Poisoned sites lure Web surfers

Saturday, February 28th, 2009

Search for snow conditions drew virus attack

Gillian Shaw

Web surfers checking the snow report for Cypress Mountain are the latest target of Google poisoning in which fraud artists get their malicious Web site close to the top of search engine rankings.

Lauri Sawka, who runs the outdoor education program at Notre Dame regional secondary school, was searching for the Cypress snow report this week to prepare for a school snowshoeing trip when instead she found herself fighting off an attack on her computer.

“There were a couple of sites that didn’t give me what I needed so I went to another, it was about fifth down the list in Google,” she said. “I clicked on it and a big red sign came up and it was flashing ‘alert.’

“It said there were viruses on my computer — something like 137 viruses — and it started running.”

A worried Sawka went to find physics teacher Peter Vogel, head of Notre Dame’s Information and Communications Technology, who recognized what the site was attempting and contacted The Vancouver Sun with the warning.

“It’s the first experience I’ve had with local content being used for Google poisoning,” Vogel wrote in an e-mail. The elaborate poisoning scheme, which uses Google, other online search engines and even online ads, lures people into clicking on links that take them to malicious Web sites.

Once there, the unwary surfers can have their computers taken over by the cybercriminals and to add insult to injury, many are convinced to pay $60 for bogus virus protection. Plus the attackers install keystroke loggers to collect banking information, passwords and other critical information which they then sell or use to bilk their victims of more money.

The practice is not new but it was likely Cypress Mountain caught the attention of the schemers because it is the 2010 venue for the freestyle and snowboarding events and recently hosted pre-Olympic competitions. The people behind the attacks, thought to be mostly located in Russia and China, are constantly adding new Web sites as earlier ones are shut down and they follow the news to come up with search terms likely to be popular at any given time.

“They try to create a situation in which whatever people are searching for there is a good chance their lure site will come up on the first page of the search results,” said Roger Thompson, chief research officer for anti-virus and security company AVG. “Their goal is to get their page ranked high enough so it will come up preferably in the top 10 when somebody searches for something.”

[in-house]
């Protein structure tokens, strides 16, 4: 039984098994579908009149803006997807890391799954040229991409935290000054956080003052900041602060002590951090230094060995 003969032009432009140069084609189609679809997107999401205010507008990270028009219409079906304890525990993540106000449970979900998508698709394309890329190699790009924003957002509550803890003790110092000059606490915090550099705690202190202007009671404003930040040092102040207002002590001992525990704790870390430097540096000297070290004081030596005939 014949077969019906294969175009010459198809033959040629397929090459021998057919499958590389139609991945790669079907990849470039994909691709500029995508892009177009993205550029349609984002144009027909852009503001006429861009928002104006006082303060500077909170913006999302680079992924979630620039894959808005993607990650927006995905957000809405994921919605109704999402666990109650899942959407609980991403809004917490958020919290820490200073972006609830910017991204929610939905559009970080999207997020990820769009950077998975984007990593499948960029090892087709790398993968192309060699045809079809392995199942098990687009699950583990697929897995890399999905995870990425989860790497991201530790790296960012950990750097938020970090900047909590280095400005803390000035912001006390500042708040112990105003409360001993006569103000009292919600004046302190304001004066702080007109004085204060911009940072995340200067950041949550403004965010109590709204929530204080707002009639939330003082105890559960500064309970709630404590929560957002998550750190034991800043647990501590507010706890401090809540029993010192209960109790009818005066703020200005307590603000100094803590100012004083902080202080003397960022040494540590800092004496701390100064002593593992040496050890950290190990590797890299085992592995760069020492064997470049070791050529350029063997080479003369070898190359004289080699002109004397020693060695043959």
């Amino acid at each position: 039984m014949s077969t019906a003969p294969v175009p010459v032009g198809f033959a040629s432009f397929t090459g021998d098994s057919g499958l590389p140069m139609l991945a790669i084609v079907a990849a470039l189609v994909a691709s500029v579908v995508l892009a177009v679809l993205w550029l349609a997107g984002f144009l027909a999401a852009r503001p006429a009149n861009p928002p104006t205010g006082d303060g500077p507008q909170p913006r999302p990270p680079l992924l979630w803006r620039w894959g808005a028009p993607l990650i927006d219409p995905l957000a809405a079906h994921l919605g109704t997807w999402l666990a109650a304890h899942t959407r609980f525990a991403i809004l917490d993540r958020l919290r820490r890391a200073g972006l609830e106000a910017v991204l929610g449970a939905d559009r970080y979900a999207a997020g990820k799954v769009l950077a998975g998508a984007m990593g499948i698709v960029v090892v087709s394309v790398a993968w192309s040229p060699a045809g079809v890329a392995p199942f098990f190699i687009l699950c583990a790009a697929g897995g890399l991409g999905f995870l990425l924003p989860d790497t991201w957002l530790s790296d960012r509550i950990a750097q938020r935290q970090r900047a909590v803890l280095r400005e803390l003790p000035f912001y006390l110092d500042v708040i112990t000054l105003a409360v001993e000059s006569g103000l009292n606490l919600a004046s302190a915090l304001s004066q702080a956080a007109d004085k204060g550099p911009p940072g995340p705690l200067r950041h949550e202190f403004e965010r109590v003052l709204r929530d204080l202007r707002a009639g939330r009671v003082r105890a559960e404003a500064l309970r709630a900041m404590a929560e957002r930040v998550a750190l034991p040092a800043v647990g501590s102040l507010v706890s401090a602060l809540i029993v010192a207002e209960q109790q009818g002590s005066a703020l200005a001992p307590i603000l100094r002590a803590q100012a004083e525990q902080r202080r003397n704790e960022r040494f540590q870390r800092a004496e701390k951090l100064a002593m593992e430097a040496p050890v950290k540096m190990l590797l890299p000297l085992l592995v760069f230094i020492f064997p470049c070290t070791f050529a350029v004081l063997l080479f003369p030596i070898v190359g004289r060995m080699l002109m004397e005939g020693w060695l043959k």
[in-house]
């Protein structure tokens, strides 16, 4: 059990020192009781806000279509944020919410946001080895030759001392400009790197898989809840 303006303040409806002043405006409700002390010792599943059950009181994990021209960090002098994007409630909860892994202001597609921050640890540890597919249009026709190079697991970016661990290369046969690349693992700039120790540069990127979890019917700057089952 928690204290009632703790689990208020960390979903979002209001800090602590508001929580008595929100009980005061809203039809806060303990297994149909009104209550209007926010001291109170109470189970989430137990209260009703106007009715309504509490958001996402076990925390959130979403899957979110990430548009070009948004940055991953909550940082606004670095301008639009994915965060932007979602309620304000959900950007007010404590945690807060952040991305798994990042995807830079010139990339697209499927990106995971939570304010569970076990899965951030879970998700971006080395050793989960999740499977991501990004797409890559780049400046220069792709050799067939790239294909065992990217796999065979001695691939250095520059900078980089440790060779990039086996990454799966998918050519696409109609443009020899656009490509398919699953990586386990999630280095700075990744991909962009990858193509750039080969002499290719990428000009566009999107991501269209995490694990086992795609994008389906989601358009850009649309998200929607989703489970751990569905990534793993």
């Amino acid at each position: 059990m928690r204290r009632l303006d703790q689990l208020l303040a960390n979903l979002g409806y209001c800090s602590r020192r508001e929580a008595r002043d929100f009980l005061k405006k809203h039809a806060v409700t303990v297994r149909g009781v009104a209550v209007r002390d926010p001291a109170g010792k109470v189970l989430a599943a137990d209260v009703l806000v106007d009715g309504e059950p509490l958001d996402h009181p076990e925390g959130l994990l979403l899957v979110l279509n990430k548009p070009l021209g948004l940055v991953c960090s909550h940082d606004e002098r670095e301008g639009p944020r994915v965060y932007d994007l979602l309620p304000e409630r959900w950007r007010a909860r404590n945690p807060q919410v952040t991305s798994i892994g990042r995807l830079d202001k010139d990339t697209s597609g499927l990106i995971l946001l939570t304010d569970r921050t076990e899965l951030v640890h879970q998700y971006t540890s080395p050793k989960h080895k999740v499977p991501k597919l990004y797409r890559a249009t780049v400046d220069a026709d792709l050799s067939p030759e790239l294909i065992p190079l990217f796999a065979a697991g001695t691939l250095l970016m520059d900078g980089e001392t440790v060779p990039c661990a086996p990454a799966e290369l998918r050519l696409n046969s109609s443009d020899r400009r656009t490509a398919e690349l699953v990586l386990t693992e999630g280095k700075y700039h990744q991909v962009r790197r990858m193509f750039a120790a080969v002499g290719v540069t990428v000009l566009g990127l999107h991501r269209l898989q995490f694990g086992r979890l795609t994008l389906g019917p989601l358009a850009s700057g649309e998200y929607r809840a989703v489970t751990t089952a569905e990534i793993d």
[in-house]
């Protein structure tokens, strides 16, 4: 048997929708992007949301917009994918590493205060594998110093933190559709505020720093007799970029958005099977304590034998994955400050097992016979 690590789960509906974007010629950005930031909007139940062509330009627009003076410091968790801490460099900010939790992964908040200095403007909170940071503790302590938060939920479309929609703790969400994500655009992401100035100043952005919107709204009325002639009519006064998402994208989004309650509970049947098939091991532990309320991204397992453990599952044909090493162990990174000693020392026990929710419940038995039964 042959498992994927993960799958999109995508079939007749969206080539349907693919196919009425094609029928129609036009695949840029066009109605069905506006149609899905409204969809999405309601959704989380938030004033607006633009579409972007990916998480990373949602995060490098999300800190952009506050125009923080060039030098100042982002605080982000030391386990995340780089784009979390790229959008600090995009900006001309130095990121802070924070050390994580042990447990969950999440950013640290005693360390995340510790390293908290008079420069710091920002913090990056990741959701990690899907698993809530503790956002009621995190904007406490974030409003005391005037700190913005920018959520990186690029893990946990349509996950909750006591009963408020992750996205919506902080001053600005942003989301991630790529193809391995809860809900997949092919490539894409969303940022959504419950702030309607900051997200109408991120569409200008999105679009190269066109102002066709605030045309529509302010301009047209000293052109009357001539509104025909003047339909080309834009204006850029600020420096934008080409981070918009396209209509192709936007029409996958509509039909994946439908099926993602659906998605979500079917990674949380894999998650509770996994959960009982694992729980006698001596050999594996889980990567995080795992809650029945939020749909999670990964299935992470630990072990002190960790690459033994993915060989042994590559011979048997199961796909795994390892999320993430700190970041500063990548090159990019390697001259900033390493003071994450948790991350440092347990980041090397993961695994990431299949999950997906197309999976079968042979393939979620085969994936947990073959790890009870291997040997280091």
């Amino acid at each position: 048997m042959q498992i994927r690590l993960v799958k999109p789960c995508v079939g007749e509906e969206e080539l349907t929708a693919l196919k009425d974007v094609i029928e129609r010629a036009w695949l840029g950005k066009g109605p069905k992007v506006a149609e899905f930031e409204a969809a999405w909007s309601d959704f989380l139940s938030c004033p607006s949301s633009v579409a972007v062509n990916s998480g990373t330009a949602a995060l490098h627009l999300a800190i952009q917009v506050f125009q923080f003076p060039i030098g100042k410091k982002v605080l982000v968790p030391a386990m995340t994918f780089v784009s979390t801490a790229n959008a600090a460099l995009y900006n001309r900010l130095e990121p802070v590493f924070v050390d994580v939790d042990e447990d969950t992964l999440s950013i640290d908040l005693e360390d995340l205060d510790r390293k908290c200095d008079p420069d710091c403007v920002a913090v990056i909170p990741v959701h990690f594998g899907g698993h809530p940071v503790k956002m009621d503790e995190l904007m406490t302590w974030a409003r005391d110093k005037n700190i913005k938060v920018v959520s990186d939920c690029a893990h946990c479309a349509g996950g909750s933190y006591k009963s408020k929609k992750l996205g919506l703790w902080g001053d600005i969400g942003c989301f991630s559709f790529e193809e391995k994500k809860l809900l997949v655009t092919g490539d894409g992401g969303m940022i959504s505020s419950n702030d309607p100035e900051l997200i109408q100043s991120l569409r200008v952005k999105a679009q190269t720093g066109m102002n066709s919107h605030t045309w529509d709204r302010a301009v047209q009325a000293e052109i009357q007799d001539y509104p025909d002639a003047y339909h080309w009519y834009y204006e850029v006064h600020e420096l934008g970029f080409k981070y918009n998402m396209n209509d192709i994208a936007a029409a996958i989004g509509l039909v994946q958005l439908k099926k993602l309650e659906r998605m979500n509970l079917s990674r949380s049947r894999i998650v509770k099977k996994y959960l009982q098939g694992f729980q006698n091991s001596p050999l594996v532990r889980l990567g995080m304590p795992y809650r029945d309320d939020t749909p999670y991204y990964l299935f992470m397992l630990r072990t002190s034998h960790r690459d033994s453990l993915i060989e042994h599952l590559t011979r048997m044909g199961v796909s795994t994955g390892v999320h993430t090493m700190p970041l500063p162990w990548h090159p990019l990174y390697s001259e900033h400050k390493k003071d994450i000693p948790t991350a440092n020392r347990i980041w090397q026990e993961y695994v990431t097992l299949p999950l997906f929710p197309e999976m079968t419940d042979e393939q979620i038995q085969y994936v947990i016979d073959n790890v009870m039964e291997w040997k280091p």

Asked about Google poisoning, Google spokeswoman Tamara Micner wrote in an email: “We work hard to protect our users from malware. Many of these results have been removed from our index. However, this issue affects more than just Google, as these sites are still part of the general web. In all cases, we actively work to detect and remove sites that serve malware from our index.”

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While Roger Thompson is with the security software company AVG, which has a popular free anti-virus software as well as a more complete paid Internet security software, he says regardless of what software you choose, it should offer layers of protection:

– A link scanner that blocks sites that could turn up in Google searches but which are recognized by the software as poisoned search results

– Traditional anti-virus scanner

– Identity protection, so if malicious software manages to evade detection through the other systems and starts logging keystrokes or doing other suspicious activity, it would be removed from your computer.

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